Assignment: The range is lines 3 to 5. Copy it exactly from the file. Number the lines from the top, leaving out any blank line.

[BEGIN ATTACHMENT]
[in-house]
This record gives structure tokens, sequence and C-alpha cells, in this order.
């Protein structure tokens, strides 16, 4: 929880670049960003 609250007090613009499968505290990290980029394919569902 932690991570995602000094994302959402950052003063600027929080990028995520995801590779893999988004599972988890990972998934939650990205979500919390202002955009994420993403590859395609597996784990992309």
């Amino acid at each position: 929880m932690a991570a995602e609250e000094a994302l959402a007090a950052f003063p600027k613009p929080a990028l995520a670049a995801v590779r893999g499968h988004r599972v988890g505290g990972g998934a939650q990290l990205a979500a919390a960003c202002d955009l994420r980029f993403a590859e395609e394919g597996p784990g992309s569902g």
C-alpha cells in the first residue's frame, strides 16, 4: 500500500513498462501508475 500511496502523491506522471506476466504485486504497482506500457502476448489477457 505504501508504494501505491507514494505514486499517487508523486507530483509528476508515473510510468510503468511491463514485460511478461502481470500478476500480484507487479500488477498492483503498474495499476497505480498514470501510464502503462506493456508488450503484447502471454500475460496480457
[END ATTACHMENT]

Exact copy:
């Protein structure tokens, strides 16, 4: 929880670049960003 609250007090613009499968505290990290980029394919569902 932690991570995602000094994302959402950052003063600027929080990028995520995801590779893999988004599972988890990972998934939650990205979500919390202002955009994420993403590859395609597996784990992309």
């Amino acid at each position: 929880m932690a991570a995602e609250e000094a994302l959402a007090a950052f003063p600027k613009p929080a990028l995520a670049a995801v590779r893999g499968h988004r599972v988890g505290g990972g998934a939650q990290l990205a979500a919390a960003c202002d955009l994420r980029f993403a590859e395609e394919g597996p784990g992309s569902g």
C-alpha cells in the first residue's frame, strides 16, 4: 500500500513498462501508475 500511496502523491506522471506476466504485486504497482506500457502476448489477457 505504501508504494501505491507514494505514486499517487508523486507530483509528476508515473510510468510503468511491463514485460511478461502481470500478476500480484507487479500488477498492483503498474495499476497505480498514470501510464502503462506493456508488450503484447502471454500475460496480457